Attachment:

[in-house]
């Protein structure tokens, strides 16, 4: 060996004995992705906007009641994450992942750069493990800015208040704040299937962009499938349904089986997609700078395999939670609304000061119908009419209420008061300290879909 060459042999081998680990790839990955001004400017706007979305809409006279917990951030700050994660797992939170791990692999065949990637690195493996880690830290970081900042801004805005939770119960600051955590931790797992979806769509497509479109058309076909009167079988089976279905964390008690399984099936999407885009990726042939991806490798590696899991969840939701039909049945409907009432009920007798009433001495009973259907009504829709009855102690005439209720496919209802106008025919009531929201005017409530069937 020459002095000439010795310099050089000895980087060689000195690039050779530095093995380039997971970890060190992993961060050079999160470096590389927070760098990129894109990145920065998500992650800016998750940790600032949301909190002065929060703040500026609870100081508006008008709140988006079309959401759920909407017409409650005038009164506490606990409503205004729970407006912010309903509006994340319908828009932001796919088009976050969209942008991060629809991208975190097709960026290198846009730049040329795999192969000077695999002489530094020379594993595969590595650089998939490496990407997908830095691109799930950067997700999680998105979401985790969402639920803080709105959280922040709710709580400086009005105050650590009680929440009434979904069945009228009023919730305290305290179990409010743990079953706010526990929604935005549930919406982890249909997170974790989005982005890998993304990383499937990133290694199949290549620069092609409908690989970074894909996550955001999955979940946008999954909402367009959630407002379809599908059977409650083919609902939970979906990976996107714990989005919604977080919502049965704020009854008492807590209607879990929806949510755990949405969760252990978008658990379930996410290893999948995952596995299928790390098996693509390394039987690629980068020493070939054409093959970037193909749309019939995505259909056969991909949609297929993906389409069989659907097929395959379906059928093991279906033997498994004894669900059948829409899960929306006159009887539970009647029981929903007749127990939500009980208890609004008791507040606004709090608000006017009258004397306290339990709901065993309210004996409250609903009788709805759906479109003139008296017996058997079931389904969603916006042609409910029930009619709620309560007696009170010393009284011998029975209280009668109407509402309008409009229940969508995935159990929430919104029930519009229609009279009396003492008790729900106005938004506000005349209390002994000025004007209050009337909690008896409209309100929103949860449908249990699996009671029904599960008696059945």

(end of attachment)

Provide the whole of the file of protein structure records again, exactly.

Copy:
[in-house]
């Protein structure tokens, strides 16, 4: 060996004995992705906007009641994450992942750069493990800015208040704040299937962009499938349904089986997609700078395999939670609304000061119908009419209420008061300290879909 060459042999081998680990790839990955001004400017706007979305809409006279917990951030700050994660797992939170791990692999065949990637690195493996880690830290970081900042801004805005939770119960600051955590931790797992979806769509497509479109058309076909009167079988089976279905964390008690399984099936999407885009990726042939991806490798590696899991969840939701039909049945409907009432009920007798009433001495009973259907009504829709009855102690005439209720496919209802106008025919009531929201005017409530069937 020459002095000439010795310099050089000895980087060689000195690039050779530095093995380039997971970890060190992993961060050079999160470096590389927070760098990129894109990145920065998500992650800016998750940790600032949301909190002065929060703040500026609870100081508006008008709140988006079309959401759920909407017409409650005038009164506490606990409503205004729970407006912010309903509006994340319908828009932001796919088009976050969209942008991060629809991208975190097709960026290198846009730049040329795999192969000077695999002489530094020379594993595969590595650089998939490496990407997908830095691109799930950067997700999680998105979401985790969402639920803080709105959280922040709710709580400086009005105050650590009680929440009434979904069945009228009023919730305290305290179990409010743990079953706010526990929604935005549930919406982890249909997170974790989005982005890998993304990383499937990133290694199949290549620069092609409908690989970074894909996550955001999955979940946008999954909402367009959630407002379809599908059977409650083919609902939970979906990976996107714990989005919604977080919502049965704020009854008492807590209607879990929806949510755990949405969760252990978008658990379930996410290893999948995952596995299928790390098996693509390394039987690629980068020493070939054409093959970037193909749309019939995505259909056969991909949609297929993906389409069989659907097929395959379906059928093991279906033997498994004894669900059948829409899960929306006159009887539970009647029981929903007749127990939500009980208890609004008791507040606004709090608000006017009258004397306290339990709901065993309210004996409250609903009788709805759906479109003139008296017996058997079931389904969603916006042609409910029930009619709620309560007696009170010393009284011998029975209280009668109407509402309008409009229940969508995935159990929430919104029930519009229609009279009396003492008790729900106005938004506000005349209390002994000025004007209050009337909690008896409209309100929103949860449908249990699996009671029904599960008696059945």